Saturday, November 03, 2012

Amy Wilentz on Sandy

I just recently found out that Amy Wilentz, author of the gorgeously written and controversial The Rainy Season, has a blog. I know I will be reading it regularly, because she writes so wonderfully and apologizes (in the post I'm quoting below) for being so Haiticentric. "I can't help it," she admits. Here she is on Hurricane Sandy. This is just a short excerpt from a much longer post, and she's also provided (in a separate post) the photo she refers to. Click on the link at the end to read the whole thing.  

"So when I look at the picture of a crowded gas station in Williamsburg, Brooklyn, ... I feel that I have been here before; I’ve been in that gas station so many times, only it was always in Haiti, and no one ever cared. In fact, no one really minded: in Haiti, gasoline shortages are habitual, just part of the program of underdevelopment — Haiti can run out of gas nationally because a tanker is delayed. One becomes rather insouciant and even fatalistic about it. It’s perfectly normal to say that you couldn’t get to an appointment because you ran out of gas or because you were delayed at the gas station for hours. Often you borrow someone else’s car that has more gas, if your meeting is really urgent.
And in Haiti, people who are standing in line picking up gas for distant empty cars don’t have those nice handy red gasoline holders to fill up; they have old vegetable oil bottles or dilapidated white buckets. (Did you know some gasoline is pink? I learned that in Haiti.) Also the cars that converged on gas stations in Port-au-Prince or in the provincial towns (in inefficient circles and wedges resembling the pattern at the Brooklyn station above), are not recent models. Suffice it to say that it is not surprising to look down while riding in a Haitian “taxi” and see the roadbed passing beneath your feet as if you were the aptly named Barney Rubble.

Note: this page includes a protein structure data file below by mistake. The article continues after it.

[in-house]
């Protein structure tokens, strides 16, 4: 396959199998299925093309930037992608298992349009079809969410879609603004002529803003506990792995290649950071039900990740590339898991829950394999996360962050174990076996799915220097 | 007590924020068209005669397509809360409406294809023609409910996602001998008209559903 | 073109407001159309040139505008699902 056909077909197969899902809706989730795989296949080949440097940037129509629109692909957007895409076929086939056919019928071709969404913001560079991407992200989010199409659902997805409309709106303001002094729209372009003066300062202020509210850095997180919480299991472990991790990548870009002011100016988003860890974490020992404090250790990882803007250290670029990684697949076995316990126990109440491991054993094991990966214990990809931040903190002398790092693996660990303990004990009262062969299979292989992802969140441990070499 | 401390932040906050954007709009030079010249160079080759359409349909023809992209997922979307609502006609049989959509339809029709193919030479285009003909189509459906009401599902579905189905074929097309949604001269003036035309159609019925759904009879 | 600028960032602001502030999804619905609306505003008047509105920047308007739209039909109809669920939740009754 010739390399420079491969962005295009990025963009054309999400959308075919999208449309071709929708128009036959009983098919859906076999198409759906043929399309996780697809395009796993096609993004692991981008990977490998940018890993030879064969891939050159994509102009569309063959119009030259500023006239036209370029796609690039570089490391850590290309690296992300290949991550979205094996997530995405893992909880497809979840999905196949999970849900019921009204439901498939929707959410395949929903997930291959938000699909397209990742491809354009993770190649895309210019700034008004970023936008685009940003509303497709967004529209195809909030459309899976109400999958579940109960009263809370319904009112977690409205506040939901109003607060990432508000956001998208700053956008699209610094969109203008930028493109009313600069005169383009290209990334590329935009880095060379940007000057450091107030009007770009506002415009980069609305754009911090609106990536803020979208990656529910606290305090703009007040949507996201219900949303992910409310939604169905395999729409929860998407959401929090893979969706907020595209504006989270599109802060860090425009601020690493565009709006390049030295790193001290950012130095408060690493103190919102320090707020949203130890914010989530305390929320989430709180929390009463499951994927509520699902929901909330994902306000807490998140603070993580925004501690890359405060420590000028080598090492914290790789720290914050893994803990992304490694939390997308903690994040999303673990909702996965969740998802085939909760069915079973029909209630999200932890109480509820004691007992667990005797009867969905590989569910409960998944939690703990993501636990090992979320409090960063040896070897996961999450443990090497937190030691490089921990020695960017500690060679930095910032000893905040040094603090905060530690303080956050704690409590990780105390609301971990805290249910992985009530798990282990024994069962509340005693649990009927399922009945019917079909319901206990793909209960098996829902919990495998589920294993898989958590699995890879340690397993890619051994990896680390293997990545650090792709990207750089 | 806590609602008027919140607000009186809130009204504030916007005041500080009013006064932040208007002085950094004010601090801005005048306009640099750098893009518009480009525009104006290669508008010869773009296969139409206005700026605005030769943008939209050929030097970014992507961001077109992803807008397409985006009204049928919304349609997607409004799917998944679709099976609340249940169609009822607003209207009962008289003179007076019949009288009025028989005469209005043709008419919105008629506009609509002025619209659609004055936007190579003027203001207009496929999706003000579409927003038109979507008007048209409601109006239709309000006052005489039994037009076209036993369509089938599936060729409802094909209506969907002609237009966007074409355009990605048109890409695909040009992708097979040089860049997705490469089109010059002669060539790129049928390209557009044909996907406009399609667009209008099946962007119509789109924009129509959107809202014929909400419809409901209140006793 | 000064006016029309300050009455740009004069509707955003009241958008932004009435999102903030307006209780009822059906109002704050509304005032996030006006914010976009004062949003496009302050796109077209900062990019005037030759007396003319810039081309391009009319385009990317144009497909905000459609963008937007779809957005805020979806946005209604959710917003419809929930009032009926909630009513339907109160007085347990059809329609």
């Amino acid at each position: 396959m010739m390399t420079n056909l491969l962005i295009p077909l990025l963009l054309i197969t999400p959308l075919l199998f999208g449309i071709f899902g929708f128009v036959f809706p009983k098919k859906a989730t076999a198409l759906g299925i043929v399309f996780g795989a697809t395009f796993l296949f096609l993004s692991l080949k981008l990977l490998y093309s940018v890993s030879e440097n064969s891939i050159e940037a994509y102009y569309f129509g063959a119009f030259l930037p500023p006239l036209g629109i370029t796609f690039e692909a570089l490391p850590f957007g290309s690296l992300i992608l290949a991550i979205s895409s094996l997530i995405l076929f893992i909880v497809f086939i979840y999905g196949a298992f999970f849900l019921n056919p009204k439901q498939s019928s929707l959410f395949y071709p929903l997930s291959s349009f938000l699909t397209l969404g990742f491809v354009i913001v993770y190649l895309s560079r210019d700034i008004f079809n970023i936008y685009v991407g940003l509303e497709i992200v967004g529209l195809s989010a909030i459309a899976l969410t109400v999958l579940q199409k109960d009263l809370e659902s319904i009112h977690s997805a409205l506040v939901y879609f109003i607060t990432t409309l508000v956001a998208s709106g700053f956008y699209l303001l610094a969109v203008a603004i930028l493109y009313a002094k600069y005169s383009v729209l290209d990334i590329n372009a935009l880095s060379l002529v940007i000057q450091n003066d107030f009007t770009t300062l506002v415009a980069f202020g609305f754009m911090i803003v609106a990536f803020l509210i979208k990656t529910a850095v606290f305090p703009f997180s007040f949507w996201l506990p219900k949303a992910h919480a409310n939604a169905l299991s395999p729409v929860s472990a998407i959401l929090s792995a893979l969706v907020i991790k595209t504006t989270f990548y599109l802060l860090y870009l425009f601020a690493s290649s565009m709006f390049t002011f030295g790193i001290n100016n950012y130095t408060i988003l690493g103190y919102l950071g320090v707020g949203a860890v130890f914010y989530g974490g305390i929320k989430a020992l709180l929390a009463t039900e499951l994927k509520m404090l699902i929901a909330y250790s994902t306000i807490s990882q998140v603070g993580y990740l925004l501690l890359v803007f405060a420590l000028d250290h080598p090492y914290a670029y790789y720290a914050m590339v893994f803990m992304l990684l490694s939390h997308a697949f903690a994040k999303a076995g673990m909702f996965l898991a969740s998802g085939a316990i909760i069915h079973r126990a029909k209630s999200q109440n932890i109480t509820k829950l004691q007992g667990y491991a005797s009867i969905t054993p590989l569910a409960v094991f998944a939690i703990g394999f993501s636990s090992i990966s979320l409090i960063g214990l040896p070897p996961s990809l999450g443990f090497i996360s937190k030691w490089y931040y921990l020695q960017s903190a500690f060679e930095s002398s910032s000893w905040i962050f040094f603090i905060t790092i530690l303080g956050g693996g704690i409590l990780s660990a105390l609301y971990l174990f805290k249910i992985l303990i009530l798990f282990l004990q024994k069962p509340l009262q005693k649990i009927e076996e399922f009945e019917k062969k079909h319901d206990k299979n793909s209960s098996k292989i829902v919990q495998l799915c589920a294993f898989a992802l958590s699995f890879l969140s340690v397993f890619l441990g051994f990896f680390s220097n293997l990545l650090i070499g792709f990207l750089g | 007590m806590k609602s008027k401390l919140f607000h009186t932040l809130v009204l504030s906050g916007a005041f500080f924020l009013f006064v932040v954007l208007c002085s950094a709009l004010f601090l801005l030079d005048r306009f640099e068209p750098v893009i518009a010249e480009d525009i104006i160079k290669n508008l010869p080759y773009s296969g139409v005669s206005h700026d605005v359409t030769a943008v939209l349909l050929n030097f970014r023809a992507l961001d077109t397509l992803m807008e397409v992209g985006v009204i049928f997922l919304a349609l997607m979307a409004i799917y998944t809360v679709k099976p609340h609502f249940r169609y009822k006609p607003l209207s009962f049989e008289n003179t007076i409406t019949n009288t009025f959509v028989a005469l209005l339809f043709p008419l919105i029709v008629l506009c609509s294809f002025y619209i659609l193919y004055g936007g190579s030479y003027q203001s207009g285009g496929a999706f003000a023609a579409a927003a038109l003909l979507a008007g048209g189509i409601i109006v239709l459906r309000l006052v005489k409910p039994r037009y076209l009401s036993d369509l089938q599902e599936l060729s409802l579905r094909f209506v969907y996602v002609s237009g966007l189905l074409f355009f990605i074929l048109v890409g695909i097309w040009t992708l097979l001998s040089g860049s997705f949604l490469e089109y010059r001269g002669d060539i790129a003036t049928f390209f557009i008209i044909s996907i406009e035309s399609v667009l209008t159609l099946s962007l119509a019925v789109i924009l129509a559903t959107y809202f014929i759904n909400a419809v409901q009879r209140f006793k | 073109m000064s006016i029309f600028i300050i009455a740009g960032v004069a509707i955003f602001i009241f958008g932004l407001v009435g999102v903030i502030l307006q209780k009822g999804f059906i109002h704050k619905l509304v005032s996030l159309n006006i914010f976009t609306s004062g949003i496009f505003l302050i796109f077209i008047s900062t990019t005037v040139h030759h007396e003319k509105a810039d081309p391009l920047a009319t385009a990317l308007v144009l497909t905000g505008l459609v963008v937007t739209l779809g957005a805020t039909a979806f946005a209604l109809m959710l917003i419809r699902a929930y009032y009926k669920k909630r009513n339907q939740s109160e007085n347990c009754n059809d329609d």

Also, by the way, hospitals have always had huge power problems in Haiti, all the time. I loved reading about how Bellevue hospital dealt with Sandy; it was so Haitian — the bucket lines, going up and down stairs on foot, without elevators, rushing oxygen tanks first to one bedside and then the next.  Welcome to the world as it is."

Here's the whole post.

And here's an article from the Atlantic on the hurricane damage in Haiti.


Linda at teacherdance said...

Thank you for sharing this Ruth. I've sent it on to a couple of my friends, too. I will read more of Amy's blog. I have a former student who has started a school in the Kibera slums outside Nairobi and have spoken with her when she visits about this very discrepancy of getting the news out! I've seen that President Clinton has tried to keep Haiti in the news. Is he still in evidence there?

God's Plumbline Ministries said...

Good post Ruth. I have been playing a CNN clip in my mind of this lady saying, "she has been with out power for three days and she was going to die." I rolled my eyes and felt the need to punch her. Meanwhile Haiti is on my heart so much and I have had to post pone my trip to India because they are all living in water knee deep with no help in site. Period.

Heidi Mordhorst said...

Hello, Ruth--

You know, I had been wondering about this exactly when one of my kids asked how many people were killed by the storm. I'd heard a figure early on about damage and death in Sandy's early days, but that information had been completely wiped out by the torrent of correspondents reporting from wind-whipped beaches where they attempted to calculated the economic costs of the storm. Thanks to you and Amy Wilentz for some straight-up perspective. I hope you and your family are well.